Filling of Gender Gap in Cyber Security Sector

While the pandemic led to an exponential increase in remote working and more attempts for hackers to exploit systems, it inadvertently led to an increased need for cyber security analysts.

‘People are starting to understand the role of cyber security in a business, there is much more interest’, says Clar Rosso, Chief Executive of (ISC)2, a nonprofit group specializing in cyber security training.

According to a survey done by the organization in April-June 2020, there is a need for about 3.1m people in cyber security globally. 22% of companies reported a shortage of cybersecurity during that period.

Jane Frankland, a veteran cyber analyst believes the best way to resolve this issue is to narrow the talent gap, by hiring more women who make up just one-fourth of the employees in the sector, according to data collected by (ISC)2.

‘Cyber is historically a very male-dominated industry’, Ms Frankland says, ‘and as it has been very technique-focused, it can feel intimidating to women’.

Some organizations have attempted to encourage the participation to young women in cyber to fill the gap: the government of the United Kingdom launched a CyberFirst Girls Competition in 2017.

According to Emily Stapf, US cyber security leader at PwC, the financial services group, ‘There is plenty of talent, but companies need to create a culture and opportunities to keep the few women they have’.

She argues that hiring and retaining women could contribute greatly to the advancement of cyber security. ‘Many women have a risk management, think differently about balancing tasks and are able to sort through the noise to identify a threat. Those skills are essential’.

Carolyn Crandall, Chief Security advocate and Chief Marketing Officer of Attivo Networks, a cyber security group postulates that, ‘the creation of programmes which, for a period of time, could subsidize the payroll of female graduates or women who are looking to change careers’.

‘The women involved will gain valuable skills and experience that could help the advance in their cyber security career and add value to their employers’, she adds.

Ms. Crandall believes that the industry should ‘be more welcoming to women who are beginners or on a learning curve. Too much criticism and a perception that one cannot succeed is a huge deterrent and can cause women to give up. Providing a teaching environment and taking the time to educate women interested in learning will pay itself back in spades’.

The inadequate number of cyber security analysts, notwithstanding their gender is a consequence of organizations giving more importance to the revenue-making sections of their businesses and delegating cyber security activities to IT.

‘Historically, cyber security grew out as a sub function of IT teams’, says Ms. Stapf. ‘It has evolved since to be considered a corporate risk imperative, but some companies still lag behind.’

According to a global survey conducted by IBM Security, the US tech company’s cyber security arm, cyber attacks cost companies an average of $3.9m.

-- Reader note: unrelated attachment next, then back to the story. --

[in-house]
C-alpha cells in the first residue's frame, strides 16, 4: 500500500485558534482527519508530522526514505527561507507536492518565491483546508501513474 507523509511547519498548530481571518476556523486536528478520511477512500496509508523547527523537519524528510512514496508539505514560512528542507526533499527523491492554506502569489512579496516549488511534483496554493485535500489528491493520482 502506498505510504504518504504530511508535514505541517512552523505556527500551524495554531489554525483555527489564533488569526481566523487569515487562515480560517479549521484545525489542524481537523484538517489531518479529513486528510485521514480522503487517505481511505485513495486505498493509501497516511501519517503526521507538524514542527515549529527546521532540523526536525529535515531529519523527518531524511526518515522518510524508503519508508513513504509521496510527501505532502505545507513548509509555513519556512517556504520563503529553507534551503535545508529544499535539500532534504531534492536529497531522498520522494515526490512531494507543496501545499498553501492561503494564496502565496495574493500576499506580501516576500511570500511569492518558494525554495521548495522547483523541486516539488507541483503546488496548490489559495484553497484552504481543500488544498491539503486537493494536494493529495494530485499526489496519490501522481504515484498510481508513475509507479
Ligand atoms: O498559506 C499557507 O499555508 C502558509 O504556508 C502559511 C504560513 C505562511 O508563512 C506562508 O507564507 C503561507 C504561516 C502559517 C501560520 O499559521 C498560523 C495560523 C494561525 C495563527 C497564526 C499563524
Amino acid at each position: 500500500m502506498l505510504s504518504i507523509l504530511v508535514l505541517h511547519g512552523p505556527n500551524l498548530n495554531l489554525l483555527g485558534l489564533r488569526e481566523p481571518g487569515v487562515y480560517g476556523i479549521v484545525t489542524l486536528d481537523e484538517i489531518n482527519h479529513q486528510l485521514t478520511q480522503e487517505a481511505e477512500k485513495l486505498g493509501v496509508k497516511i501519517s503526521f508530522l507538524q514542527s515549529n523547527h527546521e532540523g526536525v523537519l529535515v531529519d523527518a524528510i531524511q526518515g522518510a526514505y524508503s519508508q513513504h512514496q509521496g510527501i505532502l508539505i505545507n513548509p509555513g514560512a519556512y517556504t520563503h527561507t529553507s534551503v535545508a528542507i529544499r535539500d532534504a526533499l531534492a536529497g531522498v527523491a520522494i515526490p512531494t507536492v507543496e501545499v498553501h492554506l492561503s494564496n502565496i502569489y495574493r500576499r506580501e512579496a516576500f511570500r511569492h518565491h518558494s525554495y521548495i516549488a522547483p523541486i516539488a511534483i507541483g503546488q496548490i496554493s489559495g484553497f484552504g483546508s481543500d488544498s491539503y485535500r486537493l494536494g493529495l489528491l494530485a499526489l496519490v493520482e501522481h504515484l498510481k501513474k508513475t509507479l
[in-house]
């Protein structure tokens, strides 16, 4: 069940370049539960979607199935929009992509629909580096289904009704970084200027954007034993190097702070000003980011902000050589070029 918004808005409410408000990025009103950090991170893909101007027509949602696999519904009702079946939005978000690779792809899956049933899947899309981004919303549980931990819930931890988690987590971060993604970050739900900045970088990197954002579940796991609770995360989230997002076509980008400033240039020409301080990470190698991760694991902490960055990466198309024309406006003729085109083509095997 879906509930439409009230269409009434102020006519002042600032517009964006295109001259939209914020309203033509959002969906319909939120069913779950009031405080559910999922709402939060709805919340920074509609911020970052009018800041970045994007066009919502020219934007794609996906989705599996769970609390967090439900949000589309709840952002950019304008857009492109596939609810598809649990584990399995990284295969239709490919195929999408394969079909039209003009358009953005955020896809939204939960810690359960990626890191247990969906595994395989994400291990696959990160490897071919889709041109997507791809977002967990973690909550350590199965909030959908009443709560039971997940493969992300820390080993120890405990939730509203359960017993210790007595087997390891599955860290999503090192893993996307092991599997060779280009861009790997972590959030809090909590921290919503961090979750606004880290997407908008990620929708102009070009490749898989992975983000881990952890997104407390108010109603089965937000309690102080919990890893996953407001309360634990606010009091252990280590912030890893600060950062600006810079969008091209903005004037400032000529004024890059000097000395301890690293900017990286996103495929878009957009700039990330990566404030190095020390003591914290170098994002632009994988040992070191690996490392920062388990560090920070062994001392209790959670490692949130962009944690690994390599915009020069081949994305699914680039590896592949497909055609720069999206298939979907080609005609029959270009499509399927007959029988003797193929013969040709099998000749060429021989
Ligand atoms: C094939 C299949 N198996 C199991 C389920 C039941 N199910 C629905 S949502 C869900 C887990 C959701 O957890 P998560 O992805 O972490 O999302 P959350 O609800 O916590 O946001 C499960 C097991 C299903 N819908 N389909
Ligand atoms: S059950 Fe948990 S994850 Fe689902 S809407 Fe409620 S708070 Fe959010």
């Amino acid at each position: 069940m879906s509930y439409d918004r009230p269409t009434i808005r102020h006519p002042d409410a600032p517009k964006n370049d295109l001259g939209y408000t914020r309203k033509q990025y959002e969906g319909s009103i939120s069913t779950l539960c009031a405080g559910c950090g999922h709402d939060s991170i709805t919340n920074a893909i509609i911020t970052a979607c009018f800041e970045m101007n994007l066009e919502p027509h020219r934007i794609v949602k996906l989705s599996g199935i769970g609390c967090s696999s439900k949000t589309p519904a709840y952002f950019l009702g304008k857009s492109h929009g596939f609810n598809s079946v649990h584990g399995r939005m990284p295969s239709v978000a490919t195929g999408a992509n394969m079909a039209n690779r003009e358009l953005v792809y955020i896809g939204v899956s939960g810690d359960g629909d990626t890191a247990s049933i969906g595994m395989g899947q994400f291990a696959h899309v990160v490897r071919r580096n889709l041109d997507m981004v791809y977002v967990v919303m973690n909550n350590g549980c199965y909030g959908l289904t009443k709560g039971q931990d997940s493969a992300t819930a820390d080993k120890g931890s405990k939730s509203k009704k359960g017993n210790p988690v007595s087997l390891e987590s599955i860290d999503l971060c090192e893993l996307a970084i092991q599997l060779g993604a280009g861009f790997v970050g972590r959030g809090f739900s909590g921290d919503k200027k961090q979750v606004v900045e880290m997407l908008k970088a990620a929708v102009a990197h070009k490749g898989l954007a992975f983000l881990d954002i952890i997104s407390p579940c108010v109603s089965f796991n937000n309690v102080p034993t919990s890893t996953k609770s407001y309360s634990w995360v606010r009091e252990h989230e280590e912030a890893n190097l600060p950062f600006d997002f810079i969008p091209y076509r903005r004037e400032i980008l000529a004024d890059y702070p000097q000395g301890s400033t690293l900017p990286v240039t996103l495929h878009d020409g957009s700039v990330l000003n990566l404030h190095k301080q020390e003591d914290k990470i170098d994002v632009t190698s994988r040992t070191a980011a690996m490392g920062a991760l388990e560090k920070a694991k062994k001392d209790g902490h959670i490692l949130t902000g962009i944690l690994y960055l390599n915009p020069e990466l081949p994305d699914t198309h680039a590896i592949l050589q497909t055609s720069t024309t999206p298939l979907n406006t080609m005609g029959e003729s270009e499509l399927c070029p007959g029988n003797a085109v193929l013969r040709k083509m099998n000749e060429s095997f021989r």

While most companies see the need for sturdy defence teams, they believe finding the appropriate candidates is a challenging task, taking into consideration the technical abilities and proper certifications required for the role.

John Watts was recently hired in September as a cyber security analyst for a US government agency in Alabama immediately after his graduation. With a starting salary of $75,000, the 23-year-old says his choice in a career in cyber security has left him feeling ‘very confident in my job prospects (for the future).

The field of cyber security is relatively new and not a lot of educational institutions have cyber security programmes, a lot of cyber experts have switched to careers in software engineering.

That is the case for Dhruv Ahuja who worked as a liability engineer before moving to a role in cyber security role. ‘I had a knack for it and I had been working with similar software for 10 years so it was a natural, lateral move’, he says.

According to Mr. Ahuja, jobs in cyber security are secure and relatively high-earning for those with the skills. ‘It is a great job to have’, he says. In the last year, there has been a 15% increase in the amount of people taking cyber security exams compared to 2019. ‘It’s a growing field’, says Ms. Rosso.

Regardless of reducing their hiring percentage due to the pandemic, Ms. Rosso believes that companies are likely to increase their spending on cyber teams this years. ‘It has been a pivotal year with many security incidents shining a light on the need to invest in tech and staff. I think we are going to see a lot of hiring happening in 2021’, she says.

For some companies, cyber security has advanced from being a strictly reactive technical-minded field to a more thoughtful and innovative part of the business according to a 2020 PwC global digital trust survey.

According to Mr. Watts, the new employee, things are looking good for women in the industry. ‘My director is a female and I think we are going to see more and more women in these roles. They bring in such great viewpoints. We need them’.

By Marvellous Iwendi.

Source: Financial Times